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Lawyers expected to spar over antitrust precedents
Published March 28, 2011, Page 47
The NFL and its high-powered legal team, led by David Boies and former Solicitor General Paul Clement, forcefully argued last week to the court in their own brief that a Depression-era law disallows federal courts from getting involved in labor disputes. Were they to win on that argument, the lockout would stay and potentially shift significant leverage to the owners in the labor battle, which threatens the 2011 NFL season.
The players’ class counsel declined to comment for this story, but what it is almost certain to argue in its reply brief, according to an attorney, is that the law in question, the Norris-LaGuardia Act, applies only to striking workers. The law, this attorney said, specifically prevents courts from granting employers injunctions seeking to return strikers to work, but the NFL is arguing it should apply to all labor disputes and prevent the players’ request for an injunction to lift the lockout.
“In prior cases, the Supreme Court has addressed Norris as a one-way exemption that protects the unions; it doesn’t protect employers,” said Steve Bradbury, who represented practice squad players in the 1996 Supreme Court case Brown v. NFL. In 1957, he said, the NFL tried to make the same argument in Radovich v. NFL, but the Supreme Court ruled the league could not use Norris-LaGuardia to keep a dispute over the reserve clause out of federal court.
An NFL official disagreed, saying that there is 40 years of case law to support the league’s position and that Radovich involved the scope of the antitrust laws, not an injunction.
The players also are expected to argue they would face irreparable damages from being locked out. To get an injunction, the players must prove irreparable damages, which is non-economic harm that cannot be recovered.
The league and others have questioned exactly what the players’ harm is. Indeed, in his declaration supporting the NFL’s brief last week, Peter Ruocco, league senior vice president of labor relations, declared, “I understand that plaintiffs allege that they will suffer irreparable harm if they are not permitted to work out with their teammates at club facilities during the off-season. But last season plaintiffs [Logan] Mankins and [Vincent] Jackson did not participate in any organized team activities during the off-season, indeed each refused to report to his club until well after the regular season had begun.”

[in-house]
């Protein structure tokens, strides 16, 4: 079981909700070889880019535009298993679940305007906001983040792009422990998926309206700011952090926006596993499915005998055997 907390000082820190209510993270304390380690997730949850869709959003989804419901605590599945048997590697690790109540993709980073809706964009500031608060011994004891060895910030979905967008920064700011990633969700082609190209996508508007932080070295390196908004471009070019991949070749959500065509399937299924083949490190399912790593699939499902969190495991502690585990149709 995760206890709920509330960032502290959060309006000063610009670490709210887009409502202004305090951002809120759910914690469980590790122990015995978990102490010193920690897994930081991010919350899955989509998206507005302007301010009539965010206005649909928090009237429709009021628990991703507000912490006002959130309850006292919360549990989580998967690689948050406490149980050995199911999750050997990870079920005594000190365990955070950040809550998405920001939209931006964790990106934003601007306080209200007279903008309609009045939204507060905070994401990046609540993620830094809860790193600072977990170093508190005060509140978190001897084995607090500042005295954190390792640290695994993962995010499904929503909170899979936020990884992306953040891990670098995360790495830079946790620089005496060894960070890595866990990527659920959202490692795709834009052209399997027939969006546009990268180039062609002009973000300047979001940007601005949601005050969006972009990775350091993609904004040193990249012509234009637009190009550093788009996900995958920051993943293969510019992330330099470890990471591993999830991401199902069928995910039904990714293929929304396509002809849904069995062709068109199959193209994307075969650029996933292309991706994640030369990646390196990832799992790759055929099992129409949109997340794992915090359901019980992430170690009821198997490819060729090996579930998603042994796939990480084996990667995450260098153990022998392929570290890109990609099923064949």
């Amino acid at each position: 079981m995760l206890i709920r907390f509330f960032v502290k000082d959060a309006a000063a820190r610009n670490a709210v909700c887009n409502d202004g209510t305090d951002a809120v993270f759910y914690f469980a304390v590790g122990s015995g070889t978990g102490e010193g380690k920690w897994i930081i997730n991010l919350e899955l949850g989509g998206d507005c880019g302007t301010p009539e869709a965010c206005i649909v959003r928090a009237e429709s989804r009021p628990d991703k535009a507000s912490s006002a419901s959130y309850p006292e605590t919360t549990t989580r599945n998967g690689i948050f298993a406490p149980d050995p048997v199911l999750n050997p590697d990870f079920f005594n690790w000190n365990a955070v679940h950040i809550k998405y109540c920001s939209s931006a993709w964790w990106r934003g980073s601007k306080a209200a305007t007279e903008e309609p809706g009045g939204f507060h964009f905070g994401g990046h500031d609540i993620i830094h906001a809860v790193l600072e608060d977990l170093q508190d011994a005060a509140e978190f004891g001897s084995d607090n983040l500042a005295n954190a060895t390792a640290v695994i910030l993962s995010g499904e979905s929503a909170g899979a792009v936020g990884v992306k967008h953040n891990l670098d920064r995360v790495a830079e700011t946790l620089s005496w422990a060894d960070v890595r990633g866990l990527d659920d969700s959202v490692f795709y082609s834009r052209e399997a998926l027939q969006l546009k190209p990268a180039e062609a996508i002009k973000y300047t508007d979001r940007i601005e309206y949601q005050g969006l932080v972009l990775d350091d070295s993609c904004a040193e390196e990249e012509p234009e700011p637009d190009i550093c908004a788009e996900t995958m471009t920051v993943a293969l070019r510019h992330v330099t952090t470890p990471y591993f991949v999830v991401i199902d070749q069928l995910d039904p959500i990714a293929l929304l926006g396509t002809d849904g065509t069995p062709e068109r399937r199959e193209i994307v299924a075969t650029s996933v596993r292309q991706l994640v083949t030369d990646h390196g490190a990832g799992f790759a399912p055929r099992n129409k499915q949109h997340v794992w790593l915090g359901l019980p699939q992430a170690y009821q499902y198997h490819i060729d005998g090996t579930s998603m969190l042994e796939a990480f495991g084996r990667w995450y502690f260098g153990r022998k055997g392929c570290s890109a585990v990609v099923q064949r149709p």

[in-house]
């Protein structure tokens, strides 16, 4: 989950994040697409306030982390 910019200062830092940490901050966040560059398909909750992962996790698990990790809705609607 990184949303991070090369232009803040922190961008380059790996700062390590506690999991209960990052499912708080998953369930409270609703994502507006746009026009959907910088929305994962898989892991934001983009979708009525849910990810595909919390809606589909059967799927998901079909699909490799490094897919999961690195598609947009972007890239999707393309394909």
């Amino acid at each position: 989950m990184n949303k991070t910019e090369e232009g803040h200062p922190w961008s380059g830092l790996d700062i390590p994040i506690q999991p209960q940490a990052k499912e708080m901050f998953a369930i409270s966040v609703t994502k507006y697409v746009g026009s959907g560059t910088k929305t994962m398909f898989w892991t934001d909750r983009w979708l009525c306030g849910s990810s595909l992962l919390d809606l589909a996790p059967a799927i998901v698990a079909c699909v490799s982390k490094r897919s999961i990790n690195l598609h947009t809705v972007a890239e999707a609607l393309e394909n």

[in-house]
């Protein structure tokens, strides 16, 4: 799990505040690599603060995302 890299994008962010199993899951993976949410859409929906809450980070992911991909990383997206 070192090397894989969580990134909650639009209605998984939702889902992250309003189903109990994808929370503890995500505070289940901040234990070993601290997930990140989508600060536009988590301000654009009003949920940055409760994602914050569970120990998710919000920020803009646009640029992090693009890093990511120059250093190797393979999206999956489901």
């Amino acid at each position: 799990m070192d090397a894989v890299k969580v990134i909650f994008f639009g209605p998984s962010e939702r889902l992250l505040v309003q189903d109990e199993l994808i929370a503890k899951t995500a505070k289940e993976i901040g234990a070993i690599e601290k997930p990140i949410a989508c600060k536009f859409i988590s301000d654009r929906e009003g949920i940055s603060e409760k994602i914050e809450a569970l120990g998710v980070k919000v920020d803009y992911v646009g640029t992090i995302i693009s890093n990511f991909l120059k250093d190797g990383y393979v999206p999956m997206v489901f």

Mankins and Jackson both sat out a portion of the 2010 season in protest of their respective contracts with New England and San Diego.
The NFL is also contending that the court should wait until the National Labor Relations Board decides whether the NFL Players Association decertification is valid. If the group is not allowed to disband as a union, the players could not sue the league for antitrust claims.
Seth Borden, a management labor attorney with McKenna Long & Aldridge, said this is the most important argument the league made. Because the NFLPA decertified and reconstituted once before, the NLRB may have questions about how sincere the decertification is, Borden said.
“When you look at the conduct in its entirety, the fact you have the same people still calling the shots, the same people with hands on the wheel in term of strategy,” the NLRB should take a look at it, Borden predicted. Jeffrey Kessler is both the class counsel and outside counsel to the NFLPA, and two of the named plaintiffs, Drew Brees and Mike Vrabel, were executive committee members of the union.
The players, however, may argue that they cannot be compelled to have a union and that when they reconstituted previously, in 1993, it was because the NFL made it a condition of signing a new labor deal.
It’s unclear what argument the players will offer to counter the NFL’s position that there is an inconsistency in the NFLPA case because if the lockout is lifted, the league would then be forced to use the old rules the players are now charging are violations of antitrust law. The players might simply argue the league should strip away the objectionable aspects of the system, like transition and franchise tags and compensation restraints.
Ruocco in his declaration suggested that would be the players’ argument, but he retorted that if the league were to do that, the NFL would suffer greatly.
“If the court were to issue an injunction prohibiting the NFL from … lock[ing] out the players, the players would undoubtedly argue that the free agency period for the 2011 season should begin promptly,” his declaration states. “There are hundreds of players with contracts that will have expired when the 2011 league year begins; we would expect the NFLPA and players to take the position that all of those players would be free agents, immediately eligible to sign player contracts with any club.
“That would mean, players that teams normally could have put tags on would no longer be bound to their clubs.
“In such circumstances it is only logical that the more favorably situated clubs would be able to sign more and better free agents than less well situated clubs,” Ruocco declared. “[T]his would have a detrimental effect on competitive balance … and would cause irreparable harm to the clubs that lost free agents or the right to bid for free agents on a level playing field.”